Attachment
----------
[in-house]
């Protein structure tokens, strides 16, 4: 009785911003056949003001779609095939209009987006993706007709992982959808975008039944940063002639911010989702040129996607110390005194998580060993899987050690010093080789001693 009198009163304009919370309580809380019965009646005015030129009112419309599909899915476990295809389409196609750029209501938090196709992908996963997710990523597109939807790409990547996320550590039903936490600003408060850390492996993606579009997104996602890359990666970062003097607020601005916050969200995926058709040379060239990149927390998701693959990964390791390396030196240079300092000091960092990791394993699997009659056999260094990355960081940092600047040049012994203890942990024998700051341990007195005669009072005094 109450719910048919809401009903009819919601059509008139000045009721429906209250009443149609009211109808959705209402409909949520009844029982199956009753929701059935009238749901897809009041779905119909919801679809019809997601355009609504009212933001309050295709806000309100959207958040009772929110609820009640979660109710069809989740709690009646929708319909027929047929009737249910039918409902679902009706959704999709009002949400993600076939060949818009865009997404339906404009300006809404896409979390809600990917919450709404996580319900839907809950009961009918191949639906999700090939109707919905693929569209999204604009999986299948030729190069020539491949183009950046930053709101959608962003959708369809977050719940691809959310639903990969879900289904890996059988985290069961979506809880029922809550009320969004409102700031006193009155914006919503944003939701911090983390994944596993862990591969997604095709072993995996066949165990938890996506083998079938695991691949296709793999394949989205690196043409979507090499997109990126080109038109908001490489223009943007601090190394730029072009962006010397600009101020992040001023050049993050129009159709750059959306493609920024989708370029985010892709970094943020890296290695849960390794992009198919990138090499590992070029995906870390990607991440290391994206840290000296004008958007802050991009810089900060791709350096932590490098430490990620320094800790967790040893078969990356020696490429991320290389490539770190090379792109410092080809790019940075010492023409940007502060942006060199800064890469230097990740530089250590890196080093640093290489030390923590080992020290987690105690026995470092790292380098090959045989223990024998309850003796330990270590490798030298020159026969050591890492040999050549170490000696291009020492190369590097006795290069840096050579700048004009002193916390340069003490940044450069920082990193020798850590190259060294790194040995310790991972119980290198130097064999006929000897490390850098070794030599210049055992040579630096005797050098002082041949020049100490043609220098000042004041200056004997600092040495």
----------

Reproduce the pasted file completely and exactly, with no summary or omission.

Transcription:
[in-house]
């Protein structure tokens, strides 16, 4: 009785911003056949003001779609095939209009987006993706007709992982959808975008039944940063002639911010989702040129996607110390005194998580060993899987050690010093080789001693 009198009163304009919370309580809380019965009646005015030129009112419309599909899915476990295809389409196609750029209501938090196709992908996963997710990523597109939807790409990547996320550590039903936490600003408060850390492996993606579009997104996602890359990666970062003097607020601005916050969200995926058709040379060239990149927390998701693959990964390791390396030196240079300092000091960092990791394993699997009659056999260094990355960081940092600047040049012994203890942990024998700051341990007195005669009072005094 109450719910048919809401009903009819919601059509008139000045009721429906209250009443149609009211109808959705209402409909949520009844029982199956009753929701059935009238749901897809009041779905119909919801679809019809997601355009609504009212933001309050295709806000309100959207958040009772929110609820009640979660109710069809989740709690009646929708319909027929047929009737249910039918409902679902009706959704999709009002949400993600076939060949818009865009997404339906404009300006809404896409979390809600990917919450709404996580319900839907809950009961009918191949639906999700090939109707919905693929569209999204604009999986299948030729190069020539491949183009950046930053709101959608962003959708369809977050719940691809959310639903990969879900289904890996059988985290069961979506809880029922809550009320969004409102700031006193009155914006919503944003939701911090983390994944596993862990591969997604095709072993995996066949165990938890996506083998079938695991691949296709793999394949989205690196043409979507090499997109990126080109038109908001490489223009943007601090190394730029072009962006010397600009101020992040001023050049993050129009159709750059959306493609920024989708370029985010892709970094943020890296290695849960390794992009198919990138090499590992070029995906870390990607991440290391994206840290000296004008958007802050991009810089900060791709350096932590490098430490990620320094800790967790040893078969990356020696490429991320290389490539770190090379792109410092080809790019940075010492023409940007502060942006060199800064890469230097990740530089250590890196080093640093290489030390923590080992020290987690105690026995470092790292380098090959045989223990024998309850003796330990270590490798030298020159026969050591890492040999050549170490000696291009020492190369590097006795290069840096050579700048004009002193916390340069003490940044450069920082990193020798850590190259060294790194040995310790991972119980290198130097064999006929000897490390850098070794030599210049055992040579630096005797050098002082041949020049100490043609220098000042004041200056004997600092040495």